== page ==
Or head inland to Cafe at Your Mother-in-Law
Feeling adventurous? Then you won’t want to miss Cafe at Your Mother-in-Law, 3071 Brighton Fourth St., which serves Korean-Uzbek food — that is, Korea by way of Uzbekistan. The no-frills eatery specializes in home cooking that’ll make you feel like you’re at grandma’s house. Try the eggplant hye (salad), the lagman, a beef/lamb soup with noodles, and the honey-drizzled chak-chak for dessert.
Shop for tchotchkes at Saint-Petersburg
This large purveyor of Russian goods is a must. Saint-Petersburg at 230 Brighton Beach Ave. is a gifts seller/bookstore/clothing shop that has been in Brighton Beach since 1994. Its extensive inventory of books has over 10,000 titles, and its clothing (shawls, scarves, hats, costumes), gifts/souvenirs (Faberge eggs, jewelry, lacquer boxes, paintings and nesting dolls) and home goods are made in Russia. It’s a fun glimpse into a different culture and a way to appreciate its artisans.
Have a different grocery shopping experience
Brighton Bazaar (1007 Brighton Beach Ave.) is also a way to immerse yourself in Brighton Beach’s many cultures. As you walk in, you’ll notice a buffet of foods available for the taking like Lyulya kebab, kielbasa, baked apples, blintzes and eggplant salad, but if you don’t speak the language, you may need help. Peruse the aisles to find candies and packaged Russian specialties.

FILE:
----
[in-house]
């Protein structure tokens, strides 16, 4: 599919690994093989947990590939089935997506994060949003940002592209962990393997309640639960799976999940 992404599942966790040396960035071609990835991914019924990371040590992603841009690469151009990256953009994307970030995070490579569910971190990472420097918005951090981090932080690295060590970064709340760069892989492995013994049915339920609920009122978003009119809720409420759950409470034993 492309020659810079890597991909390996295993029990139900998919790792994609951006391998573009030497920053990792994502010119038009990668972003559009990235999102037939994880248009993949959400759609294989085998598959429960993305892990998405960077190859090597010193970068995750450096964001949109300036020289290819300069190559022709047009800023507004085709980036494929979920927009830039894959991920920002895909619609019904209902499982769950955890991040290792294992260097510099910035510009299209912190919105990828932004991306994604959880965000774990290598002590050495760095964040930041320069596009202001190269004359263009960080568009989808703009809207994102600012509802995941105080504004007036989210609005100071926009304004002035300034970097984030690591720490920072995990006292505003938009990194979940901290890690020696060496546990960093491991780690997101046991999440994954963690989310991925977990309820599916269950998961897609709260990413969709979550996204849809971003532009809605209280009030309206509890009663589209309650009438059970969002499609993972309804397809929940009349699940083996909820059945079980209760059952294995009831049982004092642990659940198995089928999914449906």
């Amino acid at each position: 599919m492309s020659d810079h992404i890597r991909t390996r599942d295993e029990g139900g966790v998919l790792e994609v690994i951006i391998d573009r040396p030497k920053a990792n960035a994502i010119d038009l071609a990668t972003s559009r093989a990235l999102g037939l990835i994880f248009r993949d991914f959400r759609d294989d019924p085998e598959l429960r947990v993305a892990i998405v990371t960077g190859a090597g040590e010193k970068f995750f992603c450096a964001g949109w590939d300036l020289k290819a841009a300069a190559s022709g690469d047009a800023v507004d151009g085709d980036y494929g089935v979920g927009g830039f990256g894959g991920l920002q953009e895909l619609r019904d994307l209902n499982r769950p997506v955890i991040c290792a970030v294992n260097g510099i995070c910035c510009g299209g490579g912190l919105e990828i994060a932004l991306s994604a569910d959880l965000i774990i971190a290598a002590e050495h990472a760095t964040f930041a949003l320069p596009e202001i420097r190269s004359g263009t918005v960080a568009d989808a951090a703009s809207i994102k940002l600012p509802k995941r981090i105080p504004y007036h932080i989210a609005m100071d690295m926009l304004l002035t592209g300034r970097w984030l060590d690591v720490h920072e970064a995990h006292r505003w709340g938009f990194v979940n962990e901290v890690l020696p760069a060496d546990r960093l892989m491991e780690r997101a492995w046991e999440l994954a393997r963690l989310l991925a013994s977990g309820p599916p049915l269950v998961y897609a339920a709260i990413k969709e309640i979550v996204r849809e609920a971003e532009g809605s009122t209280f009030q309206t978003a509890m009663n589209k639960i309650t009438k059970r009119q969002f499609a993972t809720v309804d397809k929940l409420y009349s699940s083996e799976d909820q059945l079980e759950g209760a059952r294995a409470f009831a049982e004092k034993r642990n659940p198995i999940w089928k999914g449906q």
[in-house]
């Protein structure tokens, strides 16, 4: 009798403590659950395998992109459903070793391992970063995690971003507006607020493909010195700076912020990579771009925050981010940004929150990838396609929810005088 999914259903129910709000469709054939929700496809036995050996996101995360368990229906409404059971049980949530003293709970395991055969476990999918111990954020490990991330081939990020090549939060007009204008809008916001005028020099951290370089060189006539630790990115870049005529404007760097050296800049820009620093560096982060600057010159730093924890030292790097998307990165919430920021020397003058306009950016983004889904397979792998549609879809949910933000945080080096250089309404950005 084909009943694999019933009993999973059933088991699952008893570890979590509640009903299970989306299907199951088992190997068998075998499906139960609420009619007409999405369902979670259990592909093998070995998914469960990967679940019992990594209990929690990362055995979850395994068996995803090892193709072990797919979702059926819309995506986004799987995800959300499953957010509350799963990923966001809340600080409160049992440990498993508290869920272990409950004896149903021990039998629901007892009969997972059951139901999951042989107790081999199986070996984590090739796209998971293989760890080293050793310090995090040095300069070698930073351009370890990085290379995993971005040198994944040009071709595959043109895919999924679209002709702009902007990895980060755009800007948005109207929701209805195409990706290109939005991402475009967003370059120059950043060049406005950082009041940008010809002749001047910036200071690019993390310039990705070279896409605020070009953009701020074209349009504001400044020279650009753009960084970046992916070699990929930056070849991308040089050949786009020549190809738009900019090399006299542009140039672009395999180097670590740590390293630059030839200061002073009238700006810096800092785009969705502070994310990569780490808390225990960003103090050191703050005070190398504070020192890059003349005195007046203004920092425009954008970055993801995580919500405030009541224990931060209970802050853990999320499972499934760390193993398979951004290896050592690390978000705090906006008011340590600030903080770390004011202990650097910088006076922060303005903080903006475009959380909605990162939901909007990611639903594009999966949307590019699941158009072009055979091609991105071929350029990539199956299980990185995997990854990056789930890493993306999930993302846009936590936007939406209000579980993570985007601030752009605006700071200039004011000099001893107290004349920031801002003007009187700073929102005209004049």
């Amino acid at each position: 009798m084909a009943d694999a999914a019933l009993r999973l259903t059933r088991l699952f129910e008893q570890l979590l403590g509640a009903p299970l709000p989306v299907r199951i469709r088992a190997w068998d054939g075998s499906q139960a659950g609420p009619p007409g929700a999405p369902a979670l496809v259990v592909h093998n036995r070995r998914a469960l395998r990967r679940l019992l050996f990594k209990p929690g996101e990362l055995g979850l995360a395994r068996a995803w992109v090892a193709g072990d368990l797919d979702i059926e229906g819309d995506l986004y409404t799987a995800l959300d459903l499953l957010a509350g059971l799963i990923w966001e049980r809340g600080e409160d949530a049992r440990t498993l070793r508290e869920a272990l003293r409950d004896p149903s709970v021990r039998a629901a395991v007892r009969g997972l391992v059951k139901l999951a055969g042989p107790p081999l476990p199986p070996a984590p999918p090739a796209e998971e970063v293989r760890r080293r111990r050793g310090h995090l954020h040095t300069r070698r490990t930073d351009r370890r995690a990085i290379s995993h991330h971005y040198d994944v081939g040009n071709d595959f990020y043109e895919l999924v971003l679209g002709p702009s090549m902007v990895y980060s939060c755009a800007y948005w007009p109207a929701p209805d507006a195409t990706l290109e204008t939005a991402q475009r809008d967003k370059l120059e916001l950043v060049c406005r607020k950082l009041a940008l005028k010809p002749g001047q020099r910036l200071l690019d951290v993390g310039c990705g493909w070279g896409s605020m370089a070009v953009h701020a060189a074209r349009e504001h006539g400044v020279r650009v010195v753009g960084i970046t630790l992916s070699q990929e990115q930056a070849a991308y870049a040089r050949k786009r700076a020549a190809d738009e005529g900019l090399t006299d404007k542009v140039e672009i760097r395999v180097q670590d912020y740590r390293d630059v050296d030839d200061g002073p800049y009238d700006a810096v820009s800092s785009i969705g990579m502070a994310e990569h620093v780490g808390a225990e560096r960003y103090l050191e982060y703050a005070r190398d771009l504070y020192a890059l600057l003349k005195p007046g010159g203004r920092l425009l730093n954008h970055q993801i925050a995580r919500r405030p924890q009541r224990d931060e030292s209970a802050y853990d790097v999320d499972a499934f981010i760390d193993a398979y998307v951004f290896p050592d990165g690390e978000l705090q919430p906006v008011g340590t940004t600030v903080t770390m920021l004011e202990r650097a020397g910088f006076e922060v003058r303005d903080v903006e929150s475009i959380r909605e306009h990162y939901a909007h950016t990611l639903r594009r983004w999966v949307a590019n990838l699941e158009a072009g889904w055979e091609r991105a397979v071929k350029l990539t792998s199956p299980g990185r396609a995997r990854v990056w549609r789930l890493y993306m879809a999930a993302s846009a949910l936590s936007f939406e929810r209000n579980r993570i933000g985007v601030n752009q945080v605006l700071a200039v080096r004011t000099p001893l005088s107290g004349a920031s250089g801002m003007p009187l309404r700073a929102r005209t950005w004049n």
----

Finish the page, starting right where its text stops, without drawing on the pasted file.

Marvel at the desserts at La Brioche Cafe
Further east at 1073 Brighton Beach Ave., La Brioche Cafe will delight you with all the baked goods it puts out in trays, with no glass barrier to block your view. It’s astonishing. Customers are expected to grab what they like — babka, doughnuts, cakes, small buns, breads, cookies, meringue — and check out at the marbletop counter. We walked away with a container of about five treats for under $5.
Be amazed by Master Theater
Nearby, you’ll find Master Theater at 1029 Brighton Beach Ave., which is constantly putting on shows featuring Russian musicians but has in the past shared its stage with Ray Charles, Engelbert Humperdink, ballet and drama troupes and more. It’s been around since 1934, when it was known as the Oceana Theatre. Its ornate ticketing booth and foyer greet you as you enter the Gourmanoff grocery store, which sits on the ground floor, across from the doors to the theater. If you really want to get a taste of culture, check out one of the theater’s shows.
Grab dinner at Cafe Kashkar
A favorite among locals and frequent visitors, Cafe Kashkar at 1141 Brighton Beach Ave. serves Uyghur food. The Uyghurs are an ethnic group from Central Asia who are largely concentrated in China’s Xinjiang region, and their food meshes the best of Chinese, Turkish, Russian, Uzbek and Kazakh cuisines. When you go to Cafe Kashkar, you can’t go wrong by ordering the fried rice palov (pilaf), the lamb and vegetable stew, lagman noodles, the manti dumplings or one of the juice kebabs.
If you want to taste Russian or Georgian cuisine, try the Georgian House (129 Brighton First St.), Hot Potato House (109 Oriental Blvd.), Ocean View Cafe (290 Brighton Beach Ave.) or the Wise Espresso Bar (3120 Coney Island Ave.) — all of which have traditional favorites from pierogies (vareniki) to borscht and beyond.